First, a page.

Economic and Social Contributors
Home-based workers are a critical and yet largely invisible part of lucrative local and global value chains. They produce goods – from traditional garments to micro-electronics – and provide services – from preparing food to doing laundry.
Home-based workers make significant contributions to their households, to society, and to the economy. They:
- generate income for their households at the same time they care for children and the elderly
- provide goods and services at a low cost to low-income people and to the general public
- produce goods at low prices for domestic and global value chains
- pay taxes on the raw materials, supplies, and equipment they purchase.
Home-based workers are generally excluded from urban policies and plans. They face exploitative value chain practices. They are particularly affected by the macroeconomic environment, especially by fluctuations in demand and prices.
Because many home-based workers live in slums, the lack of basic infrastructure services also greatly affects their work:
- power outages and load shedding impact their ability to produce while contractors penalize them for missing deadlines
- inadequate access to clean water and sanitation services lead to illness and reduced production hours if workers’ time is exhausted in water collection
- the high cost of public transport leads to losses for those who must travel to source supplies or deliver finished goods
- the poor quality of housing, sewer systems and road infrastructure means materials and equipment are prone to damage from flooding.
Working with Cities, Benefitting Communities
Policymakers, planners, and companies can work with home-based workers to overcome these challenges. When this happens, surrounding communities and local economies benefit.
- In Delhi, since the RUAAB SEWA Artisans Producer Company, Ltd. began working with home-based workers through the embroidery centre model, it has increased linkages to 20 brands and 36 suppliers. The model offers an ethical and transparent supply chain where high-quality products are delivered on time and at a competitive rate. Increased worker income has led to an increase in worker investment in better housing, water, and sanitation.
- In Faisalabad, HomeNet Pakistan facilitated links between municipal service departments and home-based worker communities and trained workers on how to interact with the municipality. As a result, workers negotiated a water filtration plant at a location that served their needs in terms of distance and safety. The plant now serves 2,000 households. Another group of women gained water connections for 80 households. The workers now spend less time collecting water and more time producing, which means an increased income into their households.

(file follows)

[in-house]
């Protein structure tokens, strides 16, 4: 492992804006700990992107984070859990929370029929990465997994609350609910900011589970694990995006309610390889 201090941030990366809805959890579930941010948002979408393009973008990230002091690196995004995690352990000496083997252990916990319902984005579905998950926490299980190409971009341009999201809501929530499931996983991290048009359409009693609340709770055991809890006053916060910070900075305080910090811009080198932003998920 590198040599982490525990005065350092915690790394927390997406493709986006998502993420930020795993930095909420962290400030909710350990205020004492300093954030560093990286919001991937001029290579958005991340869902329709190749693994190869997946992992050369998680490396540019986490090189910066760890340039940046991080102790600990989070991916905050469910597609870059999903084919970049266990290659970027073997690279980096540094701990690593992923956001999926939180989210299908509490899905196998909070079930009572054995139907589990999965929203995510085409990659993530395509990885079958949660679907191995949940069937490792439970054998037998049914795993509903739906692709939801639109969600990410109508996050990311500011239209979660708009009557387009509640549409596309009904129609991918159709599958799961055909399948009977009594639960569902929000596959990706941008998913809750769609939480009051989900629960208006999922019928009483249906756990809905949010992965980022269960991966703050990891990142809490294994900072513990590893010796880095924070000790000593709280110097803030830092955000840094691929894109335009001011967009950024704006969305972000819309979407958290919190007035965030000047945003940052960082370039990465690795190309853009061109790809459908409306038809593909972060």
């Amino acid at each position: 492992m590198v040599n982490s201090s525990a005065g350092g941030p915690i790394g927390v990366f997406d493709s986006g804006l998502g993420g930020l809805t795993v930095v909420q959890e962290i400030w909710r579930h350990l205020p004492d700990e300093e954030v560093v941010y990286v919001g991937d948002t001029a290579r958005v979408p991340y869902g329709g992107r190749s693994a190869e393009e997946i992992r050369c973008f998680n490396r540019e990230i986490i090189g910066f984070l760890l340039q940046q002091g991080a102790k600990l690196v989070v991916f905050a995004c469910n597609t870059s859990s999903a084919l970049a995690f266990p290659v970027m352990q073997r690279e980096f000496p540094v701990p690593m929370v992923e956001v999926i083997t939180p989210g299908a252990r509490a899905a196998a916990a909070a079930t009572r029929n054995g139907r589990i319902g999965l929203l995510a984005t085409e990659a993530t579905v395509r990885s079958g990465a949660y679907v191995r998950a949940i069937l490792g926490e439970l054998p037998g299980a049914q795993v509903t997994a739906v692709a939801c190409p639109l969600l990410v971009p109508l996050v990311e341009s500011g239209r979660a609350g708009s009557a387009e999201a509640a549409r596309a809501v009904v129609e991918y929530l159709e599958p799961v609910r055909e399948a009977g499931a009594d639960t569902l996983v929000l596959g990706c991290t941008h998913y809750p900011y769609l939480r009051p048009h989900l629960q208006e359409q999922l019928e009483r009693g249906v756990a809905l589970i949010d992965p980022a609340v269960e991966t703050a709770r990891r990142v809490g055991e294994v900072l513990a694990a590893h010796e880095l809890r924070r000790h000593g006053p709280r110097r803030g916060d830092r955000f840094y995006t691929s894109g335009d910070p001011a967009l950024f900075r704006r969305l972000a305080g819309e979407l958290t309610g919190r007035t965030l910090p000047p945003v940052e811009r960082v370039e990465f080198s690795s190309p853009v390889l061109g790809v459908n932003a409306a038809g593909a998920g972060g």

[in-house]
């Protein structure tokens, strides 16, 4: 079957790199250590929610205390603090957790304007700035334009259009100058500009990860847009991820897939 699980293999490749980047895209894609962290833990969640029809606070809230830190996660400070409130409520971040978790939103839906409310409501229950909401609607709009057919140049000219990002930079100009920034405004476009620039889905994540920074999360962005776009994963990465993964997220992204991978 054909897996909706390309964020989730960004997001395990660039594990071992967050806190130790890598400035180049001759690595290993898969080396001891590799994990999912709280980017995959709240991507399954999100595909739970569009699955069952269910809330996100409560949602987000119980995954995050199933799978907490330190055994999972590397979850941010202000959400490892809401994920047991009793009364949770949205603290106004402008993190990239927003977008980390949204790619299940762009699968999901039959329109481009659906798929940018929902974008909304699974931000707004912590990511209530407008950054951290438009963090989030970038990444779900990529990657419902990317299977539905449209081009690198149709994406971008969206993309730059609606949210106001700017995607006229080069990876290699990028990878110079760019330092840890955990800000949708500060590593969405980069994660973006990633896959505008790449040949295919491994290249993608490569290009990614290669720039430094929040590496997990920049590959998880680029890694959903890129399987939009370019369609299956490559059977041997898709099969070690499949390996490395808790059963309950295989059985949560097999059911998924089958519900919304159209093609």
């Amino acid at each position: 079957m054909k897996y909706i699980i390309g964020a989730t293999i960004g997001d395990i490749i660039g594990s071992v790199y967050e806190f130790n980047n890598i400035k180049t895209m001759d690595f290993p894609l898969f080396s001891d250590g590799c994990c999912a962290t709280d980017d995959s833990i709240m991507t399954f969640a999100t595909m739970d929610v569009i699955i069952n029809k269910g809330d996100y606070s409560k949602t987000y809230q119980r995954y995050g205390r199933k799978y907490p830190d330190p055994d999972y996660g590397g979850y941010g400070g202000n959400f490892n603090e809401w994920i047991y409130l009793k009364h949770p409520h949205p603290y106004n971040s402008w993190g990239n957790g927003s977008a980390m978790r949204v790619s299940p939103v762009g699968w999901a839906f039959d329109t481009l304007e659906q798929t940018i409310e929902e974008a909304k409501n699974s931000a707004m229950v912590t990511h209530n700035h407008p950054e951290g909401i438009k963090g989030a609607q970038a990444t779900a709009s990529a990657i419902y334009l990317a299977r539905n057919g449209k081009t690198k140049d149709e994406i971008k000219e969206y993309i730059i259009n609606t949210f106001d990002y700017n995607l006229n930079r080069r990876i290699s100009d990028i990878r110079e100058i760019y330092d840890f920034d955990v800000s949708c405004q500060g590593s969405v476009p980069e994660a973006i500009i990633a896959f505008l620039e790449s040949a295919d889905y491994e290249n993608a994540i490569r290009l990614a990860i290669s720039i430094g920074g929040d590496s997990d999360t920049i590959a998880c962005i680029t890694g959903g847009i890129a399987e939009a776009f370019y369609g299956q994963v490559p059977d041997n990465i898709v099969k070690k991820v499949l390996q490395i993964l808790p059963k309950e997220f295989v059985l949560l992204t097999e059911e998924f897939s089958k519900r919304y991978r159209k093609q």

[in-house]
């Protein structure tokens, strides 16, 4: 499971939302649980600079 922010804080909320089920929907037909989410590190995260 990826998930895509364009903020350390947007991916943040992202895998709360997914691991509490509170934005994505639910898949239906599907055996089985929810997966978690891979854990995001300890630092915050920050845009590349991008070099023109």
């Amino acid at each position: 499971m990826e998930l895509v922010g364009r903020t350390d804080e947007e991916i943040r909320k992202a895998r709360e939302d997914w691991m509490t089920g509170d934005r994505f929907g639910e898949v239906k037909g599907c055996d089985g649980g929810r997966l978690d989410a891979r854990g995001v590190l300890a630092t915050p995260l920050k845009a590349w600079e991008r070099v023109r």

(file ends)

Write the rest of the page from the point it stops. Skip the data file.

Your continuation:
- In Kathmandu, HomeNet Asia, a network of home-based workers and SAATHI, a local NGO, partnered to meet with municipal officials to discuss the water, sanitation, safety and electricity supply issues. Since then, officials have proactively invited women workers to discussions. There have been collaborative efforts to install solar street lights, plan for a new 500 litre drinking water tank, and devise a paid waste collection system.
Creating Systemic Change
Changes to policies and practices around home-based workers and the informal economy have also occurred on a more systemic level. These publications outline how these changes have come about:
- Supporting Women Home-Based Workers: The Approach of the Self-Employed Women’s Association of India (WIEGO Policy Brief No. 13) presents an overview of SEWA’s innovative interventions for urban home-based workers, with a focus on Ahmedabad.
- Housing Finance for Poor Working Women: Innovations of the Self-Employed Women’s Association in India (WIEGO Policy Brief No. 14) outlines how SEWA’s experience – in both regulated banking and slum upgradation – proves that responding to the demands of self-employed women for better housing through tailored credit programmes and integration of pro-poor institutions can be viable and sustainable, even in the absence of legal tenure and traditional mortgage guarantees.
- How to Assess Security of Tenure and Emulate Mortgages for Financing Semi-Formal Homes: Lessons from Mahila Housing SEWA Trust. (WIEGO Technical Brief No. 8) illustrates how the Mahila Housing Trust has found a solution to pervasive problem of how to deliver housing loans in context of tenure insecurity has found a solution to pervasive problem of how to deliver housing loans in context of tenure insecurity. The brief also gives policymakers and planners the tools to replicate this product.
- Mixed-Use Zoning and Home-Based Production in India (WIEGO Technical Brief No. 3) For those wanting to design zoning schemes that are supportive of home based work, this brief drawing on experiences from India interrogates different options.
Learning to Work with Home-Based Workers
To help planners and policymakers develop a working knowledge of home-based workers and the informal economy, WIEGO has been developing research and recommendations available for download on this site.
- The Informal Economy Monitoring Study offers quantitative and qualitative findings on home-based workers in three Asian and South-Asian cities. It also offers policy recommendations based on these findings.
- Policy Briefs offer broad practices and ideas that offer contributions to livelihood centered development.